According to a recent article from the coolcats at Fast Company, “Digital Oxytocin: How Trust Keeps Facebook, Twitter Humming”, the Pew Research Center has shown that the more time you spend on the internet, especially social networks like Facebook and Twitter, the more trusting you become.
Not just on social networks, but everywhere – both online and in real life.
Now, the article is well worth a read, but those of you short on time, here is the gist:
As the report put it, "The typical Internet user is more than twice as likely as others to feel that people can be trusted," with regular Facebook users the most trusting of all. "A Facebook user who uses the site multiple times per day is 43% more likely than other Internet users and more than three times as likely as non-Internet users to feel that most people can be trusted."
With 30% of the world estimated to be online – about 80% of North America and 60% of Europe – and more than half of these users belonging to some social networking site, an increase in trust could have major impacts on how people interact in the future.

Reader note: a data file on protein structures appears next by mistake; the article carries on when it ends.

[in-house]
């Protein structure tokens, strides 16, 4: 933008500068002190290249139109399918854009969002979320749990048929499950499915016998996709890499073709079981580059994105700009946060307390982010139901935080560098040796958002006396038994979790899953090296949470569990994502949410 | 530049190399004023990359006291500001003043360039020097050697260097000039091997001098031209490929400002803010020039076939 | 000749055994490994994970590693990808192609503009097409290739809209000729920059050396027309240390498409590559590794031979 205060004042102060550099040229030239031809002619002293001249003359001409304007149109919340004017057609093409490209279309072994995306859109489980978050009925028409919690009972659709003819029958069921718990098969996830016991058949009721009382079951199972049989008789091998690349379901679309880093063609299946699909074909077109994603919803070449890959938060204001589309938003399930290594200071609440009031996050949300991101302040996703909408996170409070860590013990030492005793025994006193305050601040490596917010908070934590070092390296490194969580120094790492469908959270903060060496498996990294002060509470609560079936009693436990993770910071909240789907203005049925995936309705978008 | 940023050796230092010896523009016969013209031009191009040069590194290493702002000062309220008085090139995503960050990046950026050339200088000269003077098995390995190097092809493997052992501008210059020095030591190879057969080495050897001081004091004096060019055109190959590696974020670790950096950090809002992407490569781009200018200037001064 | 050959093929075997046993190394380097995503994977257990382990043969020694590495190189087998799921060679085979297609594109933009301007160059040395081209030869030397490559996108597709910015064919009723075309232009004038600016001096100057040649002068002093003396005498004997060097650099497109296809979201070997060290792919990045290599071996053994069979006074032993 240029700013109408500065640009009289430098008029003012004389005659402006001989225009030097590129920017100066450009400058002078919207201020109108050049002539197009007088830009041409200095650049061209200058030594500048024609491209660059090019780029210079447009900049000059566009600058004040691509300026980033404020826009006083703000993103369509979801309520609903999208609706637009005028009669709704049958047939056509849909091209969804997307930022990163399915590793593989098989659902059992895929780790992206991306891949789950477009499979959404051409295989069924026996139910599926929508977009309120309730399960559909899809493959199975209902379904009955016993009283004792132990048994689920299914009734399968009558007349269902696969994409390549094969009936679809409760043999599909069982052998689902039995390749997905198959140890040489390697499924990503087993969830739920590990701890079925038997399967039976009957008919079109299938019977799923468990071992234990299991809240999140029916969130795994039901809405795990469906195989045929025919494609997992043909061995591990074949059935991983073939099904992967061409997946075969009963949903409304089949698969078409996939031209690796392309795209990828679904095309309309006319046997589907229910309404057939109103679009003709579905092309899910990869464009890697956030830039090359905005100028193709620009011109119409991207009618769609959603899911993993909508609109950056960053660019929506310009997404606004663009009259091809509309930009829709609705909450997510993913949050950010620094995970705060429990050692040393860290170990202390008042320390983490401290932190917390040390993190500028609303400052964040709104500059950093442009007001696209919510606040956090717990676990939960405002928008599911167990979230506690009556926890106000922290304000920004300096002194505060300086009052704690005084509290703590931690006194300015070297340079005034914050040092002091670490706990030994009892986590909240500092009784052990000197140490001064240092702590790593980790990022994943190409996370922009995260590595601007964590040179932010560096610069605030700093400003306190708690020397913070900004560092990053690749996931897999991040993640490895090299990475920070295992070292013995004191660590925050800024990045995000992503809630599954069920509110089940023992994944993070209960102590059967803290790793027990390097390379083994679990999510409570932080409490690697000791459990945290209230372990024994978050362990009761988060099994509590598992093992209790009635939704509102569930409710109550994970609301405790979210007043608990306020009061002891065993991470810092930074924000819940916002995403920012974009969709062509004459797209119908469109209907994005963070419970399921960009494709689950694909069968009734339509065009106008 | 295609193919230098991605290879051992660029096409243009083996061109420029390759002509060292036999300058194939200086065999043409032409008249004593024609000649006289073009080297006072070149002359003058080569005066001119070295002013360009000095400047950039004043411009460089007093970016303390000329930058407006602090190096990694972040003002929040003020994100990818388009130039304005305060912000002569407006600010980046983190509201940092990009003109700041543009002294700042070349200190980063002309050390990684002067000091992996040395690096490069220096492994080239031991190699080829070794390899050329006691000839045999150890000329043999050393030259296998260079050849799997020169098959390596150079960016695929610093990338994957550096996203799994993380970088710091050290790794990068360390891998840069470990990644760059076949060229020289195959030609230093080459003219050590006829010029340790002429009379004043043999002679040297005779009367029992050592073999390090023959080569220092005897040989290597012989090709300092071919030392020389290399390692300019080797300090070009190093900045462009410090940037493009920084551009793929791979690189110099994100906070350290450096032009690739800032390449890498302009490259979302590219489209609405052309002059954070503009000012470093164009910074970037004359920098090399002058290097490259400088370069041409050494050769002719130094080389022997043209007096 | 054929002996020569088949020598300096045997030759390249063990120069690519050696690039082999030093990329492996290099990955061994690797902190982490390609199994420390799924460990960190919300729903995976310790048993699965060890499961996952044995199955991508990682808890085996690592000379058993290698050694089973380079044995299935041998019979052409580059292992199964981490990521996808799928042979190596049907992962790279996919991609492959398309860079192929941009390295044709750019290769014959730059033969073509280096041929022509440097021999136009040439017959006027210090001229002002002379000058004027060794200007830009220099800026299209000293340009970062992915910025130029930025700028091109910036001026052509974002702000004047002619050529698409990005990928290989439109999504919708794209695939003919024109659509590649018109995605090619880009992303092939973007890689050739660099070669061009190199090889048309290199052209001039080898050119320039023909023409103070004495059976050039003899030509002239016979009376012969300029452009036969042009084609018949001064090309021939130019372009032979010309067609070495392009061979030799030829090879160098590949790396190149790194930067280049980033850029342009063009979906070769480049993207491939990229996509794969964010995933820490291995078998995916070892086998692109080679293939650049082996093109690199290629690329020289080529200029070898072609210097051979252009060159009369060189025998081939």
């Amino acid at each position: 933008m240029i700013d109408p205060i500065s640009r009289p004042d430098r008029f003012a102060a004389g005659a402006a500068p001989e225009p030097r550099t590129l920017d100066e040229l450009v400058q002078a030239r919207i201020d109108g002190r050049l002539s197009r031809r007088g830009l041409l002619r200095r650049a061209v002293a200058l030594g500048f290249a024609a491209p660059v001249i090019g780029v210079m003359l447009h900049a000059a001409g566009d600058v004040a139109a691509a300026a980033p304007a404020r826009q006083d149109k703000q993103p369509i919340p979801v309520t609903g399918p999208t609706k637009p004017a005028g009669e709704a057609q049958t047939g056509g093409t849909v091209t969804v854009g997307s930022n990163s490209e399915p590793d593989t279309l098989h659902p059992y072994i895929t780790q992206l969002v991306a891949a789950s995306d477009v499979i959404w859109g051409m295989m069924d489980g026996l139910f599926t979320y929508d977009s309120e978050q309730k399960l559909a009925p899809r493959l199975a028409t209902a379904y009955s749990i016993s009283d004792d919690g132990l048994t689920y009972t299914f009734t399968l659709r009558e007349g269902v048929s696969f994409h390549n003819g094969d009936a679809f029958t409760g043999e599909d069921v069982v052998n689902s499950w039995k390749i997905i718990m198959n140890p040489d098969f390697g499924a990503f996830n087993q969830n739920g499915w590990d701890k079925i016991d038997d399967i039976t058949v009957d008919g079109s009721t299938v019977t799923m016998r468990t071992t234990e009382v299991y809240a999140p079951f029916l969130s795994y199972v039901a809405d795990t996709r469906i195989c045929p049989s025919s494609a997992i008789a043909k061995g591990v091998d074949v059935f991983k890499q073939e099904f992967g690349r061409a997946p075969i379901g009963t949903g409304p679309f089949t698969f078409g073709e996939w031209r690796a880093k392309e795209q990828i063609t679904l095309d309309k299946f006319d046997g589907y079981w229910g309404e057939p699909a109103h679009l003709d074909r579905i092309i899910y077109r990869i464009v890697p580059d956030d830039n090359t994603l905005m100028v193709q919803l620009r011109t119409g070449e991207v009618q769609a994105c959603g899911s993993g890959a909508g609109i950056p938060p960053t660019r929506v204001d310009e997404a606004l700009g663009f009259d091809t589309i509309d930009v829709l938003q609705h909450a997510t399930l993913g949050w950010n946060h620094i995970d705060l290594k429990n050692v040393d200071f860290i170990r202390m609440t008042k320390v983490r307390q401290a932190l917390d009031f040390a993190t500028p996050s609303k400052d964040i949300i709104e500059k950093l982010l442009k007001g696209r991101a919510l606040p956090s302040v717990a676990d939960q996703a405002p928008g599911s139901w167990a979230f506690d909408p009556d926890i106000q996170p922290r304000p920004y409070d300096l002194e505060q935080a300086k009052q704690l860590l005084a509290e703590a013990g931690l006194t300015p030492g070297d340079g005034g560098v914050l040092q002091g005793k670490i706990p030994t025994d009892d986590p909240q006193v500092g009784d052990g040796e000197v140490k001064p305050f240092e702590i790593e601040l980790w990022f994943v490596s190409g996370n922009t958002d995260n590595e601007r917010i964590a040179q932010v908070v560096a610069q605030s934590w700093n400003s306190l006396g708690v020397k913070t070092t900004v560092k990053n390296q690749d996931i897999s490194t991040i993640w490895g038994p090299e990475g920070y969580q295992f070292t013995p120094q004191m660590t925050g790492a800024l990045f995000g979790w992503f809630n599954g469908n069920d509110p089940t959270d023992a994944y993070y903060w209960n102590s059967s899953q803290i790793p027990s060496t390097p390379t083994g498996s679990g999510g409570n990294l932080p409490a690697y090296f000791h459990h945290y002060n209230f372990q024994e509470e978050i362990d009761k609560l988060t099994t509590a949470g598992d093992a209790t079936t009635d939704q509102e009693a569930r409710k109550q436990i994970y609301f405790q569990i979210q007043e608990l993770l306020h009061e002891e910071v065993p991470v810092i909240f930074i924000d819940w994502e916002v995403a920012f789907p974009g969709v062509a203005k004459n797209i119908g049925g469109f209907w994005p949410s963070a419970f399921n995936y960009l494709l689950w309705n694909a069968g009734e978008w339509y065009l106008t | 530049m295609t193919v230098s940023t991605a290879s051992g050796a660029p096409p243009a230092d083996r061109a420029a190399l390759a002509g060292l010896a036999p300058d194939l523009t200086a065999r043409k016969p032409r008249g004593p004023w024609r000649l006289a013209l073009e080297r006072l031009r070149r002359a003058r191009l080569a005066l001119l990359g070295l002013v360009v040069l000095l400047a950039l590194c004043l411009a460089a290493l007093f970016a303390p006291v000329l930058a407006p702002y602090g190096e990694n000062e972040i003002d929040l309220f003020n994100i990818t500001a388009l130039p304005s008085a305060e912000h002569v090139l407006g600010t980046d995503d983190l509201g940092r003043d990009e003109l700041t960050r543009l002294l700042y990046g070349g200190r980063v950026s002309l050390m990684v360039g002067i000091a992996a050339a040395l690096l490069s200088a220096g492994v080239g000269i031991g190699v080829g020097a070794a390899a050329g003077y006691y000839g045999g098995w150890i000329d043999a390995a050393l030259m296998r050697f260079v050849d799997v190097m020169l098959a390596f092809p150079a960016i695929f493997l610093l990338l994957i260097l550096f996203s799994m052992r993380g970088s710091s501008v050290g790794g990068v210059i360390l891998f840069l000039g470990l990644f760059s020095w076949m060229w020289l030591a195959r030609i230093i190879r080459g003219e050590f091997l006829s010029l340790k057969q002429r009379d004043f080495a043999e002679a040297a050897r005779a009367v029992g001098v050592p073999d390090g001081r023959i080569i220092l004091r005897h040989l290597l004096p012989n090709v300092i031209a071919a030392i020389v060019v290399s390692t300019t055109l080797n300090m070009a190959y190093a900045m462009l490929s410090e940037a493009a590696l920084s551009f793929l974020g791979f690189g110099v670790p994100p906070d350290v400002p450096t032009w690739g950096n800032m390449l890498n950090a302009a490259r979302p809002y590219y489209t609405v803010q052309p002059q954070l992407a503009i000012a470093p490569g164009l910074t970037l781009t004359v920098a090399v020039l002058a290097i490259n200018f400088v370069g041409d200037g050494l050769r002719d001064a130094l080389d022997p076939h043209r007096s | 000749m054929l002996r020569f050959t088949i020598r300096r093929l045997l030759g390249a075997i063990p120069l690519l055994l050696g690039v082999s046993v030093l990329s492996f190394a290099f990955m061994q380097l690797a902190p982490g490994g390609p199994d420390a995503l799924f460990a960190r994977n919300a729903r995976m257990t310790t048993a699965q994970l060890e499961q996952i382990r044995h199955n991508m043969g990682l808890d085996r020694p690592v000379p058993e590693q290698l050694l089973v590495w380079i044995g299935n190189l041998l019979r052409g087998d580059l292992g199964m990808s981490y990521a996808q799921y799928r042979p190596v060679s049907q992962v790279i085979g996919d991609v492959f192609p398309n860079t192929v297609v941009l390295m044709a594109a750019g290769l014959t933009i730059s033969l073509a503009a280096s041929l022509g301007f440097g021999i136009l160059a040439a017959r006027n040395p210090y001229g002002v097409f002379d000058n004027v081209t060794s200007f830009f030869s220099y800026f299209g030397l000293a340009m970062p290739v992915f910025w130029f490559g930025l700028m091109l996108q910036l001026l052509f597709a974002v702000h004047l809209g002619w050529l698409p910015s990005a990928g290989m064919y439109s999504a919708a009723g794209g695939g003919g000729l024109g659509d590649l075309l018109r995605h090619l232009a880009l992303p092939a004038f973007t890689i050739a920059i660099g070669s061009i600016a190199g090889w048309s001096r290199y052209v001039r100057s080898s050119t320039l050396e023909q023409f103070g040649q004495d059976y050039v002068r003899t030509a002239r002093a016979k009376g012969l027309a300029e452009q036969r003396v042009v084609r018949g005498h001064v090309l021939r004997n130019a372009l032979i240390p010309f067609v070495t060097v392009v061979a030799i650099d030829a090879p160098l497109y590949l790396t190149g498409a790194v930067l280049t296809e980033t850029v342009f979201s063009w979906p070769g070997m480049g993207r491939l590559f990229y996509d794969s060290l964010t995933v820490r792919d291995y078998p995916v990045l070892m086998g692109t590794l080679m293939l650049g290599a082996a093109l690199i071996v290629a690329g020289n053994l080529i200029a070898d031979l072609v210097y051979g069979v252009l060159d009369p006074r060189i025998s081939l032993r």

Does this mean that social network users will eventually become a bunch of loved-up hippies? It is really difficult for me to imagine what I would be like if I shed my cynical armour.
I shouldn’t really worry: while I study social networks all the time, I am more of a voyeur than a player. Let’s be honest here – I find them really scary.
Many users of social networks seem completely addicted – they are on there all the time, recording every event of their lives. It just seems so intrusive to me…and compulsive. A recent Intel ad unintentionally sums it up well, and I guess I am not tempted to building a “Museum of Me”.
But I digress. So the premise is that people on Facebook are more trusting than other internet users, and MUCH more trusting than non-internet users.
It seems clear me to me that if Facebook users are genuinely more trusting, they are more at risk of online scams, both on and off social media sites.
Maybe research like this proves that social networking sites like Facebook and Twitter need to show greater interest in educating their users about being safe online.
One could argue that they should proactively protect their community against commonly encountered threats.
It is not that trust is a bad thing, but it certainly can be taken advantage of by the fraudsters.
If you are on Facebook, check out the Sophos page where we warn users about the latest security threats and attempt to raise awareness.
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